Sunday, May 23, 2010

Lurie Garden: Macro & Micro Views

Here are images from a visit to Millennium Park a week ago. We love the Lurie Garden whose perennials were designed by Piet Oudolf. This is the first year I've seen the Salvia River, above, flow fully. Previously rabbits and leaks took their toll.

The south end of the Lurie holds a small native section. This time of year most of the native plants are smart (given our mid-May last frost date) and not blooming. But the Geum triflorum (Prairie Smoke) was strutting its stuff and showing off why it gets its name.

Saturday, May 22, 2010

Horizontal Viburnum's Many Joys

Viburnum plicatum tomentosum 'Mariesii' aka Doublefile Viburnum. This cultivar excellent albeit slow to achieve its form. This specimen about twenty years old, south facing, in the shade of some parkway trees: Red Oaks and the Evil Bradford Pear.

Here's the surprise below. I wondered if it was inhabited and my 6'5" neighbor wandered by at the right moment. So I must credit Eric for bottom photo and satisfying my curiosity.

Thursday, May 13, 2010

Ferny Muse

Altoon Sultan's recent blog (Studio & Garden) post on ferns inspired me to recollect. As you can see, our logo is modeled on a fern. And though I generally attempt to avoid making literal connections, this photo shows a good likeness. I had a memorable morning with ferns in a wildlife sanctuary, two years ago, while out east working for a client on Martha's Vineyard [see my post from 6/4/08].

During that trip, I also had the good fortune to hear William Cullina speak about his book, NATIVE FERNS, MOSSES & GRASSES. We had originally met when I spoke at the New England Wildflower Society, but he has since become the Plant & Garden Curator at the Coastal Maine Botanical Gardens (which I hope to visit someday soon). Bill is exceptional at many levels. You can get a glimpse of his knowledge, wisdom, humor and vision in his book.

Wednesday, May 12, 2010

Red Surround

Chicago Botanic Garden & Springs Preserve (Las Vegas).

Tuesday, May 11, 2010

Plants, Music & Geese

Last week provided an unexpected opportunity to do a few things that are normally impossible during spring planting season: I got to visit the Chicago Botanic Garden while things were green and hear music by the incredible Ken Vandermark.

This all happened courtesy of Connie Cunningham, co-founder of MELA, who is presently running Sassafras Valley Farm (free range geese) down in Missouri, in the Ozarks where the Lewis & Clark trail begins. I had visited in 2008, but now it was Connie's turn to return the favor. Because I am married to a Swede, we were the hosts (along with another landscape designer, Vaso Powers) for a young Swedish woman minding the goslings down on Connie's farm. Can't imagine why Connie thought the young woman might want some urban distraction...

Above you can see two of the three Japanese islands at the Garden where people can stroll (humans are not allowed to visit the third except by sight and imagination). The islands are connected by the zigzag bridge whose premise lies in confusing the evil spirits that might be in swift pursuit of us.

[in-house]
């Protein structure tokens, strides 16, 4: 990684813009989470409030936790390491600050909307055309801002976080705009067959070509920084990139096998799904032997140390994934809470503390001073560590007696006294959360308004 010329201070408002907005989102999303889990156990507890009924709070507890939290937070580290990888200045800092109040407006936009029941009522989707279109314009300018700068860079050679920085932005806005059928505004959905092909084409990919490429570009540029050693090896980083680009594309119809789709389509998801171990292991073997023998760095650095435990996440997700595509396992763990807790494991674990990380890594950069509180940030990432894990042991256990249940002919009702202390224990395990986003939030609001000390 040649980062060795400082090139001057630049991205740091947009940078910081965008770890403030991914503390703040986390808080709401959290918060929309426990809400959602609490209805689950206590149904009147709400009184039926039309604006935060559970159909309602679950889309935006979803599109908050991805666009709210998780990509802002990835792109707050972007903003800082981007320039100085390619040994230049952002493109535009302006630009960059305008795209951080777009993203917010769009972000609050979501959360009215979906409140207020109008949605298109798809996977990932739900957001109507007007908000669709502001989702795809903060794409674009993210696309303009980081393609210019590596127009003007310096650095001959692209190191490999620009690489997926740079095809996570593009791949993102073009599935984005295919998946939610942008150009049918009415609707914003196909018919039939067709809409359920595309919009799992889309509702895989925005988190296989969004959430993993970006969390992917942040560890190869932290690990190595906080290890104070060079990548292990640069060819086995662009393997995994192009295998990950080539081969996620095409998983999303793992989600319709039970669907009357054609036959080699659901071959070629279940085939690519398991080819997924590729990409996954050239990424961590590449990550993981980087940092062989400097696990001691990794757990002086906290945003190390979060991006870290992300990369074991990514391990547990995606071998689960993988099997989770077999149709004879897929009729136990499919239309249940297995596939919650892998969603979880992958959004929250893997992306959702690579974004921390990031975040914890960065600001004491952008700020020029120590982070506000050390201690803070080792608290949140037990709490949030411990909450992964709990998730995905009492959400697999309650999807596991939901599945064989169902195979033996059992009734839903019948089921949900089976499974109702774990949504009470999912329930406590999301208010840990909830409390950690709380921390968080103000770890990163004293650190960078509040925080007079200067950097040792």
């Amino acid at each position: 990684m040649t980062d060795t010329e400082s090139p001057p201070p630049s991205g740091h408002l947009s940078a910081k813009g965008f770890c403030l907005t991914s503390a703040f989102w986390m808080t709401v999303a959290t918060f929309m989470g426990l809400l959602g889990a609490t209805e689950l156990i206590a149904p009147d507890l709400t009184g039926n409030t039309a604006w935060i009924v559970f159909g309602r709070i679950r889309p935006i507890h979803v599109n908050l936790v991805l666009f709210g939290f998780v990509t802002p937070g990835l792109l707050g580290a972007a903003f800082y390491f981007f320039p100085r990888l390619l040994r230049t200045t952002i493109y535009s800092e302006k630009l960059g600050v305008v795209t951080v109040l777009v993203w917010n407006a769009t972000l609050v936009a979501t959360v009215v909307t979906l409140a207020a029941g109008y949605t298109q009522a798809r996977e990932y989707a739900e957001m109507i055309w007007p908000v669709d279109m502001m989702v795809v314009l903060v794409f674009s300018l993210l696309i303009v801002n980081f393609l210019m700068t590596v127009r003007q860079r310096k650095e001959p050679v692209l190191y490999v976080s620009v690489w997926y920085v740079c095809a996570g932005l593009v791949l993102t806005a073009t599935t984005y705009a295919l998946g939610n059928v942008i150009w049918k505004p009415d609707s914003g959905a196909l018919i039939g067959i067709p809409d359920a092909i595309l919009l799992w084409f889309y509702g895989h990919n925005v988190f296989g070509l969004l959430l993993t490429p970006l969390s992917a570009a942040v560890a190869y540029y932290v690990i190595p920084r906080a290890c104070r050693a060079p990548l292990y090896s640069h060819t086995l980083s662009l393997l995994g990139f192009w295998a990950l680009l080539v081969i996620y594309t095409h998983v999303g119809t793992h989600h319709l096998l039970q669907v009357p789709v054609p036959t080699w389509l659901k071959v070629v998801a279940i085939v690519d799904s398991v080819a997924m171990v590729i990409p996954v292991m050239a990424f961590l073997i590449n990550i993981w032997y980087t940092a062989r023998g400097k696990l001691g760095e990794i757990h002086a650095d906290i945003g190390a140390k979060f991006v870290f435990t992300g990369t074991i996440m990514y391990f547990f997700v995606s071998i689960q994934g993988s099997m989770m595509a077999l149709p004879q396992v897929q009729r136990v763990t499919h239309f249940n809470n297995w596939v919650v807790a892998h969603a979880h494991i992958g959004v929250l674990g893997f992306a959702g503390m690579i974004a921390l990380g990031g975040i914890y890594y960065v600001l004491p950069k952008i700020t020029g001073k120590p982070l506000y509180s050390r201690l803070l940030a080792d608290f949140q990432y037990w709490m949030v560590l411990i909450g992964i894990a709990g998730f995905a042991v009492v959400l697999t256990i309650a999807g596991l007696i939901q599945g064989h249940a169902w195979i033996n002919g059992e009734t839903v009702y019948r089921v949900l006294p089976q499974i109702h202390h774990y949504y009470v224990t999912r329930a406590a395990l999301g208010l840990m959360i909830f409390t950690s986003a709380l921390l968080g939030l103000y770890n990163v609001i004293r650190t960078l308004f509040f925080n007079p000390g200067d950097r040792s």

Below find Ken Vandermark in a blur of saxophone wizardry. This was about the third or fourth time I've heard the MacArthur Award-winning composer/musician (part of a duo this time with the wild drummer, Tim Daisy on 5/6/10 at the Velvet Lounge). Vandermark's website describes his "primary creative focus" as "contemporary music that deals directly with advanced methods of improvisation." Every time I hear Ken Vandermark, I feel as if I am reconnected with some deep, essential part of myself and the larger world out there. I am reminded of what's real and present in life. This is good no matter what we practice, yes?

Sunday, May 2, 2010

Humboldt Park Walk/Talk with Julie 5/27/10

On May 27th, a Thursday evening from 5 to 7 pm, I will initiate a series of 2010 Walks & Talks (yes, I do) in Chicago's Humboldt Park. We will meet at the Boathouse (above) and explore the Prairie River that the visionary landscape architect, Jens Jensen, created in the early 20th Century...since renovated. Design, History, Plants, Sustainability and Social Context will be explored. I will soon have further details on my website, but if you are interested, please send me an email. This year, we will focus on Public Gardens. We'll visit Humboldt Park (5/27 5 pm), the Lily Pond in Lincoln Park (Fri. 6/25 10 am), the Wicker Park Garden Club (and other nearby community gardens, Sat. 8/21 10 am) and the Lurie Garden in Millennium Park (Fri. 9/24 5 pm). We will then transition into the Botanic Garden and the Morton Arboretum as well as some private gardens for next year.

I must thank Amy Moses, Cheryl Bradford, Doug Woods and Judy Bramson for encouraging this idea. We will try different days and times and see how people respond. It will be fun!